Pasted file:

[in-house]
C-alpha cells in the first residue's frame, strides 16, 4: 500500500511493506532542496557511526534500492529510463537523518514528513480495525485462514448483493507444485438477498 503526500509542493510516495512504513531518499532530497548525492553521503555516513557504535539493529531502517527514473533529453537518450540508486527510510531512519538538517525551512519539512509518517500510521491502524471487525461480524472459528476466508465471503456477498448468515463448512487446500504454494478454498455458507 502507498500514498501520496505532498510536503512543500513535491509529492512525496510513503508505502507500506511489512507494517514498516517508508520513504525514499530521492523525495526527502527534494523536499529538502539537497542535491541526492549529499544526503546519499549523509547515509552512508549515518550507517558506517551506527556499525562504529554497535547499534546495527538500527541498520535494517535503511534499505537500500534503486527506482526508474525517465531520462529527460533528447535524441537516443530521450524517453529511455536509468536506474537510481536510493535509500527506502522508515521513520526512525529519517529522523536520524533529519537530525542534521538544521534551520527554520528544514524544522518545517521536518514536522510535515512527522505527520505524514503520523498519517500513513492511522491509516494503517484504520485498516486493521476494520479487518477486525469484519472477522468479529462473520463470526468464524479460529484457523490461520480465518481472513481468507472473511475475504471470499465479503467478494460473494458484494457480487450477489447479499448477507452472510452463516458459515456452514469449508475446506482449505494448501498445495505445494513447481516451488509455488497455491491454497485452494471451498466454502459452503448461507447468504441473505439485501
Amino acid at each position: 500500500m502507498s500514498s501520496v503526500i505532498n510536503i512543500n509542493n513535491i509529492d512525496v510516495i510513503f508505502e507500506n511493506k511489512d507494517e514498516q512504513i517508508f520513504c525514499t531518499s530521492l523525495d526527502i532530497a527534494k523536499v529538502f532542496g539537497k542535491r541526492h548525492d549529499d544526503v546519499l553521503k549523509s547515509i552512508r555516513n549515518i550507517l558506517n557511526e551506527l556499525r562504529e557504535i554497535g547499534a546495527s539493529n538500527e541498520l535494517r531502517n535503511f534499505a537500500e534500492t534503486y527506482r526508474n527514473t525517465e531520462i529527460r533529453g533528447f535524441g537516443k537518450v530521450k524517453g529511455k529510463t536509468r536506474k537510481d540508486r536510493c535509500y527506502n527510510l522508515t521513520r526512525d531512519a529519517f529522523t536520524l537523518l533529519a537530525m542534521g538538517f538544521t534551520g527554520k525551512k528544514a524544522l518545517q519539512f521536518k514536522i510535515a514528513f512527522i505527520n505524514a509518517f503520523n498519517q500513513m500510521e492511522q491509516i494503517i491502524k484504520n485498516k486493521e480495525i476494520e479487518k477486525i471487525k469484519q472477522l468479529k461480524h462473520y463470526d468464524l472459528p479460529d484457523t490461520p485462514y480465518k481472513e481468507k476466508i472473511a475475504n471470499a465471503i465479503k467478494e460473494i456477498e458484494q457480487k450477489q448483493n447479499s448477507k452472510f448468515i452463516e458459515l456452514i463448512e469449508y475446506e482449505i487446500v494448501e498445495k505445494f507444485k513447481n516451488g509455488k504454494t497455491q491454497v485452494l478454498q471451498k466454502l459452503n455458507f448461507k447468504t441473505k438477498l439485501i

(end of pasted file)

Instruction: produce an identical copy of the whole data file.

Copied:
[in-house]
C-alpha cells in the first residue's frame, strides 16, 4: 500500500511493506532542496557511526534500492529510463537523518514528513480495525485462514448483493507444485438477498 503526500509542493510516495512504513531518499532530497548525492553521503555516513557504535539493529531502517527514473533529453537518450540508486527510510531512519538538517525551512519539512509518517500510521491502524471487525461480524472459528476466508465471503456477498448468515463448512487446500504454494478454498455458507 502507498500514498501520496505532498510536503512543500513535491509529492512525496510513503508505502507500506511489512507494517514498516517508508520513504525514499530521492523525495526527502527534494523536499529538502539537497542535491541526492549529499544526503546519499549523509547515509552512508549515518550507517558506517551506527556499525562504529554497535547499534546495527538500527541498520535494517535503511534499505537500500534503486527506482526508474525517465531520462529527460533528447535524441537516443530521450524517453529511455536509468536506474537510481536510493535509500527506502522508515521513520526512525529519517529522523536520524533529519537530525542534521538544521534551520527554520528544514524544522518545517521536518514536522510535515512527522505527520505524514503520523498519517500513513492511522491509516494503517484504520485498516486493521476494520479487518477486525469484519472477522468479529462473520463470526468464524479460529484457523490461520480465518481472513481468507472473511475475504471470499465479503467478494460473494458484494457480487450477489447479499448477507452472510452463516458459515456452514469449508475446506482449505494448501498445495505445494513447481516451488509455488497455491491454497485452494471451498466454502459452503448461507447468504441473505439485501
Amino acid at each position: 500500500m502507498s500514498s501520496v503526500i505532498n510536503i512543500n509542493n513535491i509529492d512525496v510516495i510513503f508505502e507500506n511493506k511489512d507494517e514498516q512504513i517508508f520513504c525514499t531518499s530521492l523525495d526527502i532530497a527534494k523536499v529538502f532542496g539537497k542535491r541526492h548525492d549529499d544526503v546519499l553521503k549523509s547515509i552512508r555516513n549515518i550507517l558506517n557511526e551506527l556499525r562504529e557504535i554497535g547499534a546495527s539493529n538500527e541498520l535494517r531502517n535503511f534499505a537500500e534500492t534503486y527506482r526508474n527514473t525517465e531520462i529527460r533529453g533528447f535524441g537516443k537518450v530521450k524517453g529511455k529510463t536509468r536506474k537510481d540508486r536510493c535509500y527506502n527510510l522508515t521513520r526512525d531512519a529519517f529522523t536520524l537523518l533529519a537530525m542534521g538538517f538544521t534551520g527554520k525551512k528544514a524544522l518545517q519539512f521536518k514536522i510535515a514528513f512527522i505527520n505524514a509518517f503520523n498519517q500513513m500510521e492511522q491509516i494503517i491502524k484504520n485498516k486493521e480495525i476494520e479487518k477486525i471487525k469484519q472477522l468479529k461480524h462473520y463470526d468464524l472459528p479460529d484457523t490461520p485462514y480465518k481472513e481468507k476466508i472473511a475475504n471470499a465471503i465479503k467478494e460473494i456477498e458484494q457480487k450477489q448483493n447479499s448477507k452472510f448468515i452463516e458459515l456452514i463448512e469449508y475446506e482449505i487446500v494448501e498445495k505445494f507444485k513447481n516451488g509455488k504454494t497455491q491454497v485452494l478454498q471451498k466454502l459452503n455458507f448461507k447468504t441473505k438477498l439485501i